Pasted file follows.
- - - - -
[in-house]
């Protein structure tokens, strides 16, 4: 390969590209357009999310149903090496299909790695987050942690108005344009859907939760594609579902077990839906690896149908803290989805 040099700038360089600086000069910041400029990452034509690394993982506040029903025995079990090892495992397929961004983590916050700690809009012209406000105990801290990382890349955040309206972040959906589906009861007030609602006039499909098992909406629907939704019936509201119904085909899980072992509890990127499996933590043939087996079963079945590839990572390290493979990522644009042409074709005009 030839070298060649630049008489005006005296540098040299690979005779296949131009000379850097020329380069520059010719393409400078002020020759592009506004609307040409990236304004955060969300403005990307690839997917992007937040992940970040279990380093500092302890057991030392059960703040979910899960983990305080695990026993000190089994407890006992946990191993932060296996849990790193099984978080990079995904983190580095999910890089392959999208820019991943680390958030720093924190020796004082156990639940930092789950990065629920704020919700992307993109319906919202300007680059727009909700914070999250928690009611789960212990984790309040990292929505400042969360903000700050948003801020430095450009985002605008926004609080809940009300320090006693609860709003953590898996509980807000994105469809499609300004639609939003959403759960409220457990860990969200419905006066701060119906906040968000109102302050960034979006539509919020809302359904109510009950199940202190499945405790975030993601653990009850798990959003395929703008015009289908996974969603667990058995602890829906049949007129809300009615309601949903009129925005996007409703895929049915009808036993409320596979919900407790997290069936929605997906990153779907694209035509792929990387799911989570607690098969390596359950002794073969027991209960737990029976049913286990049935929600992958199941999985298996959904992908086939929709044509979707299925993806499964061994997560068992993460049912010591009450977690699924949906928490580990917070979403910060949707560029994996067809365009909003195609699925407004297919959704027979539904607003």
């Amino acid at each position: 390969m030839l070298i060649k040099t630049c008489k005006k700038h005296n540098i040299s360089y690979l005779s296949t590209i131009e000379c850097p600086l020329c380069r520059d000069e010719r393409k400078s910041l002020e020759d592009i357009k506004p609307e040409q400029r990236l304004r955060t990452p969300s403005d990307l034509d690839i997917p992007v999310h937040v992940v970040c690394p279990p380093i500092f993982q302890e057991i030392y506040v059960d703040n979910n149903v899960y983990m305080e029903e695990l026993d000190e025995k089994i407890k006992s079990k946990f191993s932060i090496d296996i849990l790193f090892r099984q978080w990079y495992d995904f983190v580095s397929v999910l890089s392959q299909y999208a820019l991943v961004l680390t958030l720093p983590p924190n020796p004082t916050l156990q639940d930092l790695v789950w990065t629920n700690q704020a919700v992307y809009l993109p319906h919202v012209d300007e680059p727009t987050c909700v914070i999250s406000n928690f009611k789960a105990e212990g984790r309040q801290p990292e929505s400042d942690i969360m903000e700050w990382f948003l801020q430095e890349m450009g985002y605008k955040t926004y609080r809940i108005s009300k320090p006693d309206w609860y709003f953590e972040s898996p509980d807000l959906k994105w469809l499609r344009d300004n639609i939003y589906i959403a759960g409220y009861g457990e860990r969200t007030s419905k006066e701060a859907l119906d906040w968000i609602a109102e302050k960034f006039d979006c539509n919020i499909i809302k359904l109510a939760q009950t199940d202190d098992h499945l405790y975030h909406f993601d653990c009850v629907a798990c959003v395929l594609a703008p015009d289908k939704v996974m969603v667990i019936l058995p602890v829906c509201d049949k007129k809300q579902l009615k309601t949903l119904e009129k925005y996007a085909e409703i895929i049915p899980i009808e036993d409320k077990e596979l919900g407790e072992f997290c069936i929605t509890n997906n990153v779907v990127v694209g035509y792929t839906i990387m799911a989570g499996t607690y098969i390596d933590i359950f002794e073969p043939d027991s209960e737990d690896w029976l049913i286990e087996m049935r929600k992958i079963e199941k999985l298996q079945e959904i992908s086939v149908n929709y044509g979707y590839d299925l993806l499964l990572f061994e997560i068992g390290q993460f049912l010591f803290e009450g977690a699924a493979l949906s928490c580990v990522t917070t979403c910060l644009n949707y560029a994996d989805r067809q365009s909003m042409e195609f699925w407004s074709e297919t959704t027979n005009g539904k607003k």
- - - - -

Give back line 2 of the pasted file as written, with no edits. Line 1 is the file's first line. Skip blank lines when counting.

């Protein structure tokens, strides 16, 4: 390969590209357009999310149903090496299909790695987050942690108005344009859907939760594609579902077990839906690896149908803290989805 040099700038360089600086000069910041400029990452034509690394993982506040029903025995079990090892495992397929961004983590916050700690809009012209406000105990801290990382890349955040309206972040959906589906009861007030609602006039499909098992909406629907939704019936509201119904085909899980072992509890990127499996933590043939087996079963079945590839990572390290493979990522644009042409074709005009 030839070298060649630049008489005006005296540098040299690979005779296949131009000379850097020329380069520059010719393409400078002020020759592009506004609307040409990236304004955060969300403005990307690839997917992007937040992940970040279990380093500092302890057991030392059960703040979910899960983990305080695990026993000190089994407890006992946990191993932060296996849990790193099984978080990079995904983190580095999910890089392959999208820019991943680390958030720093924190020796004082156990639940930092789950990065629920704020919700992307993109319906919202300007680059727009909700914070999250928690009611789960212990984790309040990292929505400042969360903000700050948003801020430095450009985002605008926004609080809940009300320090006693609860709003953590898996509980807000994105469809499609300004639609939003959403759960409220457990860990969200419905006066701060119906906040968000109102302050960034979006539509919020809302359904109510009950199940202190499945405790975030993601653990009850798990959003395929703008015009289908996974969603667990058995602890829906049949007129809300009615309601949903009129925005996007409703895929049915009808036993409320596979919900407790997290069936929605997906990153779907694209035509792929990387799911989570607690098969390596359950002794073969027991209960737990029976049913286990049935929600992958199941999985298996959904992908086939929709044509979707299925993806499964061994997560068992993460049912010591009450977690699924949906928490580990917070979403910060949707560029994996067809365009909003195609699925407004297919959704027979539904607003």